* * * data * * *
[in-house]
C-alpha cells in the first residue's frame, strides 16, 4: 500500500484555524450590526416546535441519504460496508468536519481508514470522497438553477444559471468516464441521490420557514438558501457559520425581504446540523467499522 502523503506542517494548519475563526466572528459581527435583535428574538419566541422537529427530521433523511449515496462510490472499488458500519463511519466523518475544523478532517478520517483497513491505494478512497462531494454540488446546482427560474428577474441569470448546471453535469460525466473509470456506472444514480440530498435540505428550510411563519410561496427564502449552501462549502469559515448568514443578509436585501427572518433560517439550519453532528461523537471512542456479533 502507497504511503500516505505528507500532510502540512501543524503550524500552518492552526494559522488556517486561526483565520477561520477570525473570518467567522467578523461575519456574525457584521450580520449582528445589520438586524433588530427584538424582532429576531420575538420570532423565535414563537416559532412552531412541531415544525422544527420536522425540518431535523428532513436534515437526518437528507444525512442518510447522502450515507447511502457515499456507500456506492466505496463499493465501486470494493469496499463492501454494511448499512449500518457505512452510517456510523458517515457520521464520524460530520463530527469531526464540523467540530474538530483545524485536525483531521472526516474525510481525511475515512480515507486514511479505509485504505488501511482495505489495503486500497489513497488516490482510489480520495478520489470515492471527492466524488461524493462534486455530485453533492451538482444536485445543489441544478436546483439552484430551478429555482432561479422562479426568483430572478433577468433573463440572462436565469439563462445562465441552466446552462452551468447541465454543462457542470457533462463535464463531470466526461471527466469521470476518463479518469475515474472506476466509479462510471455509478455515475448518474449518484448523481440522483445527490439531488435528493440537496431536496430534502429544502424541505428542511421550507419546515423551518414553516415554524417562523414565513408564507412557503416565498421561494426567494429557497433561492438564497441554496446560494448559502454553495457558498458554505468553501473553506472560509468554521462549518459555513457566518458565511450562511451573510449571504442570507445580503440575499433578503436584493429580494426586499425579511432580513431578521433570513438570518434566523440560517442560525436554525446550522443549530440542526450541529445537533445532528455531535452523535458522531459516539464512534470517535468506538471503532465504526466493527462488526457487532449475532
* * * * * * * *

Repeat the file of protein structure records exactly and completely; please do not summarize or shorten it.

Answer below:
[in-house]
C-alpha cells in the first residue's frame, strides 16, 4: 500500500484555524450590526416546535441519504460496508468536519481508514470522497438553477444559471468516464441521490420557514438558501457559520425581504446540523467499522 502523503506542517494548519475563526466572528459581527435583535428574538419566541422537529427530521433523511449515496462510490472499488458500519463511519466523518475544523478532517478520517483497513491505494478512497462531494454540488446546482427560474428577474441569470448546471453535469460525466473509470456506472444514480440530498435540505428550510411563519410561496427564502449552501462549502469559515448568514443578509436585501427572518433560517439550519453532528461523537471512542456479533 502507497504511503500516505505528507500532510502540512501543524503550524500552518492552526494559522488556517486561526483565520477561520477570525473570518467567522467578523461575519456574525457584521450580520449582528445589520438586524433588530427584538424582532429576531420575538420570532423565535414563537416559532412552531412541531415544525422544527420536522425540518431535523428532513436534515437526518437528507444525512442518510447522502450515507447511502457515499456507500456506492466505496463499493465501486470494493469496499463492501454494511448499512449500518457505512452510517456510523458517515457520521464520524460530520463530527469531526464540523467540530474538530483545524485536525483531521472526516474525510481525511475515512480515507486514511479505509485504505488501511482495505489495503486500497489513497488516490482510489480520495478520489470515492471527492466524488461524493462534486455530485453533492451538482444536485445543489441544478436546483439552484430551478429555482432561479422562479426568483430572478433577468433573463440572462436565469439563462445562465441552466446552462452551468447541465454543462457542470457533462463535464463531470466526461471527466469521470476518463479518469475515474472506476466509479462510471455509478455515475448518474449518484448523481440522483445527490439531488435528493440537496431536496430534502429544502424541505428542511421550507419546515423551518414553516415554524417562523414565513408564507412557503416565498421561494426567494429557497433561492438564497441554496446560494448559502454553495457558498458554505468553501473553506472560509468554521462549518459555513457566518458565511450562511451573510449571504442570507445580503440575499433578503436584493429580494426586499425579511432580513431578521433570513438570518434566523440560517442560525436554525446550522443549530440542526450541529445537533445532528455531535452523535458522531459516539464512534470517535468506538471503532465504526466493527462488526457487532449475532